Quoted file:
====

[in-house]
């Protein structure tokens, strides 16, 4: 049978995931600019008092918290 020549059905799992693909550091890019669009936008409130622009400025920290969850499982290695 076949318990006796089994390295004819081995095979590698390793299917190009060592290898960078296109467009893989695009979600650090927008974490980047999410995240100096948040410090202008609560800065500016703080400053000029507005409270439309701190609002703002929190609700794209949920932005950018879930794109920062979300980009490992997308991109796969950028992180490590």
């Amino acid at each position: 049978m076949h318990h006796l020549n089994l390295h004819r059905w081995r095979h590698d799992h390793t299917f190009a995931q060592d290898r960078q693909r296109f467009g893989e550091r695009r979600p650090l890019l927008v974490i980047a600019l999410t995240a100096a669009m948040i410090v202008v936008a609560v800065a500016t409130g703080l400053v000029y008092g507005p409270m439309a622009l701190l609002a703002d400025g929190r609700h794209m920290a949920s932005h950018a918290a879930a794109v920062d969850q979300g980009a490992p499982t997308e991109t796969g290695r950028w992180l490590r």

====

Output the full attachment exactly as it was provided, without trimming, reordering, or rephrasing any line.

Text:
[in-house]
């Protein structure tokens, strides 16, 4: 049978995931600019008092918290 020549059905799992693909550091890019669009936008409130622009400025920290969850499982290695 076949318990006796089994390295004819081995095979590698390793299917190009060592290898960078296109467009893989695009979600650090927008974490980047999410995240100096948040410090202008609560800065500016703080400053000029507005409270439309701190609002703002929190609700794209949920932005950018879930794109920062979300980009490992997308991109796969950028992180490590």
């Amino acid at each position: 049978m076949h318990h006796l020549n089994l390295h004819r059905w081995r095979h590698d799992h390793t299917f190009a995931q060592d290898r960078q693909r296109f467009g893989e550091r695009r979600p650090l890019l927008v974490i980047a600019l999410t995240a100096a669009m948040i410090v202008v936008a609560v800065a500016t409130g703080l400053v000029y008092g507005p409270m439309a622009l701190l609002a703002d400025g929190r609700h794209m920290a949920s932005h950018a918290a879930a794109v920062d969850q979300g980009a490992p499982t997308e991109t796969g290695r950028w992180l490590r």